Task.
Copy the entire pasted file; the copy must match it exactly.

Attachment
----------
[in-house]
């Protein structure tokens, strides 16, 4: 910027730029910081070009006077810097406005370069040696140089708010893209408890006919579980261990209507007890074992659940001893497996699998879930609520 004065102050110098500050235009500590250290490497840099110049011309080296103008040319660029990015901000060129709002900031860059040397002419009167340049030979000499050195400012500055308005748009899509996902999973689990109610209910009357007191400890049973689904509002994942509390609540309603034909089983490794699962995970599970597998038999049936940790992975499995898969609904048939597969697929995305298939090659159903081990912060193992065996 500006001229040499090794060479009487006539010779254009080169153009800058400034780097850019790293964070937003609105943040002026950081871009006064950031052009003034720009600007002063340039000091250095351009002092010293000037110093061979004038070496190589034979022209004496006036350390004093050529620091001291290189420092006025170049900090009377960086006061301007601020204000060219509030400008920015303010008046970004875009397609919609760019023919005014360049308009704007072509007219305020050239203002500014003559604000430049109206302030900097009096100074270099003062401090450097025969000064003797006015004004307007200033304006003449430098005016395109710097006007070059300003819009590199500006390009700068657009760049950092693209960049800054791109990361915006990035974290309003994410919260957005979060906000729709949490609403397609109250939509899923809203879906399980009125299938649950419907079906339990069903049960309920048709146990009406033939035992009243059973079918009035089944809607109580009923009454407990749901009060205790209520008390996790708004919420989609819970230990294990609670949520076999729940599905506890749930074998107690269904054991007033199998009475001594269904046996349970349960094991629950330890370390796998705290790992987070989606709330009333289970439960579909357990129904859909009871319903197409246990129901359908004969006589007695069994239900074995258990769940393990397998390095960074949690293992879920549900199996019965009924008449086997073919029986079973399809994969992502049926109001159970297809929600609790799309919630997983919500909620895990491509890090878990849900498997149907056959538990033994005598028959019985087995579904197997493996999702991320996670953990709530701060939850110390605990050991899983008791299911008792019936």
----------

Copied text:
[in-house]
């Protein structure tokens, strides 16, 4: 910027730029910081070009006077810097406005370069040696140089708010893209408890006919579980261990209507007890074992659940001893497996699998879930609520 004065102050110098500050235009500590250290490497840099110049011309080296103008040319660029990015901000060129709002900031860059040397002419009167340049030979000499050195400012500055308005748009899509996902999973689990109610209910009357007191400890049973689904509002994942509390609540309603034909089983490794699962995970599970597998038999049936940790992975499995898969609904048939597969697929995305298939090659159903081990912060193992065996 500006001229040499090794060479009487006539010779254009080169153009800058400034780097850019790293964070937003609105943040002026950081871009006064950031052009003034720009600007002063340039000091250095351009002092010293000037110093061979004038070496190589034979022209004496006036350390004093050529620091001291290189420092006025170049900090009377960086006061301007601020204000060219509030400008920015303010008046970004875009397609919609760019023919005014360049308009704007072509007219305020050239203002500014003559604000430049109206302030900097009096100074270099003062401090450097025969000064003797006015004004307007200033304006003449430098005016395109710097006007070059300003819009590199500006390009700068657009760049950092693209960049800054791109990361915006990035974290309003994410919260957005979060906000729709949490609403397609109250939509899923809203879906399980009125299938649950419907079906339990069903049960309920048709146990009406033939035992009243059973079918009035089944809607109580009923009454407990749901009060205790209520008390996790708004919420989609819970230990294990609670949520076999729940599905506890749930074998107690269904054991007033199998009475001594269904046996349970349960094991629950330890370390796998705290790992987070989606709330009333289970439960579909357990129904859909009871319903197409246990129901359908004969006589007695069994239900074995258990769940393990397998390095960074949690293992879920549900199996019965009924008449086997073919029986079973399809994969992502049926109001159970297809929600609790799309919630997983919500909620895990491509890090878990849900498997149907056959538990033994005598028959019985087995579904197997493996999702991320996670953990709530701060939850110390605990050991899983008791299911008792019936």